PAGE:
The Open Access version of this book, available at https://www.taylorfrancis.com/books/e/9781351765633, has been made available under a Creative Commons Attribution-Non Commercial-No Derivatives 4.0 license.
In the 21st century, Norway, Denmark and Sweden remain the icons of fair societies, with high economic productivity and quality of life. But they are also an enigma in a cultural-evolutionary sense: though by no means following the same socio-economic formula, they are all cases of a "non-hubristic", socially sustainable modernity that puzzles outside observers.
Using Nordic welfare states as its laboratory, Sustainable Modernity combines evolutionary and socio-cultural perspectives to illuminate the mainsprings of what the authors call the "well-being society". The main contention is that the Nordic uniqueness is not merely the outcome of one particular set of historical institutional or political arrangements, or sheer historical luck; rather, the high welfare creation inherent in the Nordic model has been predicated on a long and durable tradition of social cooperation, which has interacted with global competitive forces. Hence the socially sustainable Nordic modernity should be approached as an integrated and tightly orchestrated ecosystem based on a complex interplay of cooperative and competitive strategies within and across several domains: normative-cultural, socio-political and redistributive. The key question is: Can the Nordic countries uphold the balance of competition and cooperation and reproduce their resilience in the age of globalization, cultural collisions, the digital economy, the fragmentation of the work/life division, and often intrusive EU regulation?
With contributors providing insights from the humanities, the social sciences and evolutionary science, this book will be of great interest to students and scholars of political science, sociology, history, institutional economics, Nordic studies and human evolution studies.
Table of Contents
Foreword 1. Sustainable Modernity and the Architecture of the "Well-being Society": Interdisciplinary Perspectives Nina Witoszek and Atle Midttun 2. Cooperation, Competition, and Multilevel Selection: A New Paradigm for Understanding the Norwegian Model David Sloan Wilson and Dag O. Hessen 3. Nordic Humanism as a Driver of the Welfare Society Nina Witoszek and Øystein Sørensen 4. Individualism and Collectivism in Nordic Schools. A Comparative Approach Kirsti Klette 5. Scaling up Solidarity from the National to the Global: Sweden as Welfare State and Moral Superpower Lars Trägårdh 6. Scandinavian Feminism and Gender Partnership Cathrine Holst 7. A Welfare "Regime of Goodness"? Self-interest, Reciprocity, and the Moral Sustainability of the Nordic Model Kelly McKowen 8. Challenges to the Nordic Work-Life Model in the Age of Globalized Digitalization Atle Midttun 9. Between Communitarianism and Individualism: The Nordic Way of Doing Politics Nik Brandal and Dag Einar Thorsen 10. "Civilising" Global Capitalism: Aligning CSR and the Welfare State Atle Midttun 11. Ecomodernity Nordic Style: The Challenge of Aligning Ecological and Socio-Economic Sustainability Atle Midttun and Lennart Olsson Afterword. Lessons of the Nordic Model: the US Perspective Jerry Lieberman and Pamela Izvanariu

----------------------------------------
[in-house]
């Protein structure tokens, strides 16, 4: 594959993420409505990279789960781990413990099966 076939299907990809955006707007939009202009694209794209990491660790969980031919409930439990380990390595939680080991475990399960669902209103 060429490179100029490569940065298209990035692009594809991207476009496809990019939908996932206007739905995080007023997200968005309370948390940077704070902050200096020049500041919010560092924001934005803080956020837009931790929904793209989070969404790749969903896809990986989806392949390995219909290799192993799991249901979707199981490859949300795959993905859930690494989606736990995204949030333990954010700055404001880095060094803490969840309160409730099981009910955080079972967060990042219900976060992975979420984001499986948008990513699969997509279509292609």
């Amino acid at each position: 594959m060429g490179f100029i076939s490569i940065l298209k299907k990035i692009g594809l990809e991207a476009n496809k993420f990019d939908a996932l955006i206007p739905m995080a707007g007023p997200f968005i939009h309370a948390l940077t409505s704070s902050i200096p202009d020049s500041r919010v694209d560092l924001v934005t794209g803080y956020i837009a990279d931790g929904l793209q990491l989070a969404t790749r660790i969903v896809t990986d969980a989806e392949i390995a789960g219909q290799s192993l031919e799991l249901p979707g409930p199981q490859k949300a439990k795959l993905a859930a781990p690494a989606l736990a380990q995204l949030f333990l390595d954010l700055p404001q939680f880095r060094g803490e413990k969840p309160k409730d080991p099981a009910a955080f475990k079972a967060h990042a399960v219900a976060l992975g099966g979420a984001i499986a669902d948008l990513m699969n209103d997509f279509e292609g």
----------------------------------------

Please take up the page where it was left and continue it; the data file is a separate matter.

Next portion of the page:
Nina Witoszek is a research professor at the Centre for Development and the Environment, Norway, and the Director of the Arne Næss Programme in Global Justice and the Environment at the University of Oslo, Norway.
Atle Midttun is a professor at the BI Norwegian School of Management, Department of Law and Governance, Norway; the Co-Director of the Centre for Corporate Responsibility, Denmark; and the Co-Director of the Centre for Energy and Environment, UK.
Open Access Content
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